In the absence of a clear-cut vision from the Liberals, the NDP has become the reasonable alternative. The party is now on record voting against Bill C-51 and voicing a strong opposition to the Keystone XL pipeline. Mulcair has advocated for a national child care policy worth $8 billion and proposed targeted tax cuts for families.
So what is my beef with the institute? It is that, while the institutes eloquently preaches high standard for public discussions on a slew of issues and demands better destinations for others, it is an elitist institutions that does not look like Canada. Just look at its employees and the board membership of the institute for instance.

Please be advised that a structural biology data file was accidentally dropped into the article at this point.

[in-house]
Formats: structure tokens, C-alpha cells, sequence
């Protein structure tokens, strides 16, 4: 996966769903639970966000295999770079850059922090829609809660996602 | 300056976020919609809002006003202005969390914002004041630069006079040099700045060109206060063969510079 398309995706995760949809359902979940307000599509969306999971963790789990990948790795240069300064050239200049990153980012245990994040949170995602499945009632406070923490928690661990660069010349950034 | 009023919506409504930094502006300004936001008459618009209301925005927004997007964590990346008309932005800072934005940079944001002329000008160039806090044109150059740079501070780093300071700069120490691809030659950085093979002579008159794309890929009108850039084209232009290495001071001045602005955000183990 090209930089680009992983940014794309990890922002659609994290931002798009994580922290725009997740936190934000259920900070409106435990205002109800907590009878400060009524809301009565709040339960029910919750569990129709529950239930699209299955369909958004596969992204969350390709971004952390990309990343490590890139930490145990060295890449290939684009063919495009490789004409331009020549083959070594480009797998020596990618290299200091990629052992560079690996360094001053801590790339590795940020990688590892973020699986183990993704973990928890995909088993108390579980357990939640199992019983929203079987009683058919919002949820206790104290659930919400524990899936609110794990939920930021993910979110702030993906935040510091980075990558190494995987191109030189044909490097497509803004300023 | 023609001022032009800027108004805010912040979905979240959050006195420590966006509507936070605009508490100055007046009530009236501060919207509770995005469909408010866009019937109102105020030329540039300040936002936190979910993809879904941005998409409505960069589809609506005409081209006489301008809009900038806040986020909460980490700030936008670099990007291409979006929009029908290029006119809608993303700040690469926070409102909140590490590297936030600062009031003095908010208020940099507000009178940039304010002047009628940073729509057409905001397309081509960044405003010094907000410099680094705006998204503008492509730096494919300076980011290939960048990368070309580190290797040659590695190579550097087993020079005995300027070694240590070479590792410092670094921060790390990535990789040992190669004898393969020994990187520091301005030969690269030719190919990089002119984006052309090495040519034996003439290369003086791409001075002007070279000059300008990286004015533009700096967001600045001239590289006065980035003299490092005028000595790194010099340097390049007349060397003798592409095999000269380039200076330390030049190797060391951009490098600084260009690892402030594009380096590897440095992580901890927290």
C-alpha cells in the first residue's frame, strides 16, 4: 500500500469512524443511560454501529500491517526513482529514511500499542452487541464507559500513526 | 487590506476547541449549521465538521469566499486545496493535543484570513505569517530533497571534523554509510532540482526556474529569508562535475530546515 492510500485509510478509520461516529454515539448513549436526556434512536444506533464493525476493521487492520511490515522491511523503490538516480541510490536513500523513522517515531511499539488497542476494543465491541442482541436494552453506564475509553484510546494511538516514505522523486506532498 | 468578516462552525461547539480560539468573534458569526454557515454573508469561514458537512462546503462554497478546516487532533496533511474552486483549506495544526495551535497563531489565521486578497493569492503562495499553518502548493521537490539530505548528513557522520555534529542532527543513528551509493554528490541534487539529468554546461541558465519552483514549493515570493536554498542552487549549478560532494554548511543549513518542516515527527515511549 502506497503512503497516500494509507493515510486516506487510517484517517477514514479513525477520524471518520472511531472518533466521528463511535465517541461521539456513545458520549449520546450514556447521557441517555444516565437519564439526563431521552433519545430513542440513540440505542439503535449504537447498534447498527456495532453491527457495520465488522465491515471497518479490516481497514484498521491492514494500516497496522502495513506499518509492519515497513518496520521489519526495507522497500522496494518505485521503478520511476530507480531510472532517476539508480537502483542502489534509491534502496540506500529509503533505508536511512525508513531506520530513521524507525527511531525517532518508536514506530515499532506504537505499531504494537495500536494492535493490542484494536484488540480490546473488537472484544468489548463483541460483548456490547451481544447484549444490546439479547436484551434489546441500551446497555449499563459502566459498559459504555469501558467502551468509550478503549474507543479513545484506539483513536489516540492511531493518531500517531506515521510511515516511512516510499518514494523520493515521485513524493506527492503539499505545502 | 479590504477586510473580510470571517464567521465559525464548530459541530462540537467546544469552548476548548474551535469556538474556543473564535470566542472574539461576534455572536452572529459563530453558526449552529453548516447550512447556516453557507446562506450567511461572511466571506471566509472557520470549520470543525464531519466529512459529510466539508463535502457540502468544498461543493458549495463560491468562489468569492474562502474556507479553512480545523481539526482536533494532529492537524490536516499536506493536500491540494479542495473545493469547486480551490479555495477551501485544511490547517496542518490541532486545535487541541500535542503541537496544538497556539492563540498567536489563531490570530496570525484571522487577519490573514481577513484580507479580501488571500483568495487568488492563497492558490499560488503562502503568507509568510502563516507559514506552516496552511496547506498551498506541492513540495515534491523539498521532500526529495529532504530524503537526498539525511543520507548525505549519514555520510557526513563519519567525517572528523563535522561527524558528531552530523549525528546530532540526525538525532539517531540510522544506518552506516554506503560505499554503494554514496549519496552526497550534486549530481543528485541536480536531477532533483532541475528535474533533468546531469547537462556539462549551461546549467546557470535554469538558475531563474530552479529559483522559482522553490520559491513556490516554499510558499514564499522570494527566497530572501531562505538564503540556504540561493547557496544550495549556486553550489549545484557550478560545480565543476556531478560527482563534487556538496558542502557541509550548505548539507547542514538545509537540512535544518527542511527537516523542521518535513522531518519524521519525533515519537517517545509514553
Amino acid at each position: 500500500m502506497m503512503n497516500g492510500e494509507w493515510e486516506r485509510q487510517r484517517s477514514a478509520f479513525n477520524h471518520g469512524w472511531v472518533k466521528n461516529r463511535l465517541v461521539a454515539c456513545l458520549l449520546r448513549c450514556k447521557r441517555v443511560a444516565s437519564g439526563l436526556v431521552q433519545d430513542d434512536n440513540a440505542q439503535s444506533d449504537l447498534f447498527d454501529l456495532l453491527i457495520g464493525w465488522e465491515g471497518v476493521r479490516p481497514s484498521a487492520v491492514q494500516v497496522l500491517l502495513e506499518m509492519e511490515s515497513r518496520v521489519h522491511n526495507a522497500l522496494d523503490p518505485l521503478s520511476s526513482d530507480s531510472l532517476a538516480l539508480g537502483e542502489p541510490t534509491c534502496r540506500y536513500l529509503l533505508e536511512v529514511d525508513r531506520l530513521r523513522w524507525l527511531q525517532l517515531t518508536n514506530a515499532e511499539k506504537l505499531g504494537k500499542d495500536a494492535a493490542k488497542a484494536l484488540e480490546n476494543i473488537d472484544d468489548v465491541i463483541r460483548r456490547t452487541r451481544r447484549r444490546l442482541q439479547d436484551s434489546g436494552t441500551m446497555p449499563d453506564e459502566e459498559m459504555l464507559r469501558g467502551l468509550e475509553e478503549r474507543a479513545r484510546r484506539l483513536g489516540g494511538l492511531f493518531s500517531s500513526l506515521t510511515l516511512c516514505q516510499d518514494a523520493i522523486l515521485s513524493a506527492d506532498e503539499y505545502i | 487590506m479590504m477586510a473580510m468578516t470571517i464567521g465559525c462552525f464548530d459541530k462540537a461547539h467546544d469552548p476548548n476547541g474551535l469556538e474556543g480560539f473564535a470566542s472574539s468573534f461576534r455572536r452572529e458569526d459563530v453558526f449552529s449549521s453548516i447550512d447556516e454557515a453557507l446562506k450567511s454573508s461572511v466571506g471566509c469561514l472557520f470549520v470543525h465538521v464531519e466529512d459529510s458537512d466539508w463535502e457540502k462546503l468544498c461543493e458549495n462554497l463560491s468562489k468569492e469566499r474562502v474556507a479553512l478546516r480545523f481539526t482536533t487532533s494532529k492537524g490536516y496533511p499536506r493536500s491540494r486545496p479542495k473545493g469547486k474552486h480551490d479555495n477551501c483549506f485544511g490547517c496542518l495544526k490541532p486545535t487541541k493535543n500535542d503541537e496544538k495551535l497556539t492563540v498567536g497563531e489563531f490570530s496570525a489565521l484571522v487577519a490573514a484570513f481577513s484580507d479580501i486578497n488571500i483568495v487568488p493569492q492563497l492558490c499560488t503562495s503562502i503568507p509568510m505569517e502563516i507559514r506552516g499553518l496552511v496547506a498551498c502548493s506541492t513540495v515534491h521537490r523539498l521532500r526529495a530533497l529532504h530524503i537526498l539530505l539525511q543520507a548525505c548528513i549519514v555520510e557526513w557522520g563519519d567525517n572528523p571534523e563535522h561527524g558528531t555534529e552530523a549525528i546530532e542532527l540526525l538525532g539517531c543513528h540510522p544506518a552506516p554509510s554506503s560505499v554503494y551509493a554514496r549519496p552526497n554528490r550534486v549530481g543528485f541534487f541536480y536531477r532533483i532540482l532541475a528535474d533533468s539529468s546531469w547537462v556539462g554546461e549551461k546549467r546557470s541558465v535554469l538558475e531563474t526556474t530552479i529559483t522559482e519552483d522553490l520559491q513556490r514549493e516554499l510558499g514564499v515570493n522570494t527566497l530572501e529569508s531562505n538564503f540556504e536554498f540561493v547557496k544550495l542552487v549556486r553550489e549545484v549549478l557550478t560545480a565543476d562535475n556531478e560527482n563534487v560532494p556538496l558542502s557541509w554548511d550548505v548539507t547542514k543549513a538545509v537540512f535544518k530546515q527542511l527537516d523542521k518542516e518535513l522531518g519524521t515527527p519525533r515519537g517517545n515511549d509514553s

As the NDP looks to reinvent itself as Quebec's party, let's pause for a moment and consider what that actually means: advocacy for La Belle Province, modest flirtation with separatist positions, and bilingual frontrunners (both Mulcair and Topp speak French). And here is what it doesn't involve: a full court effort to outflank separatists.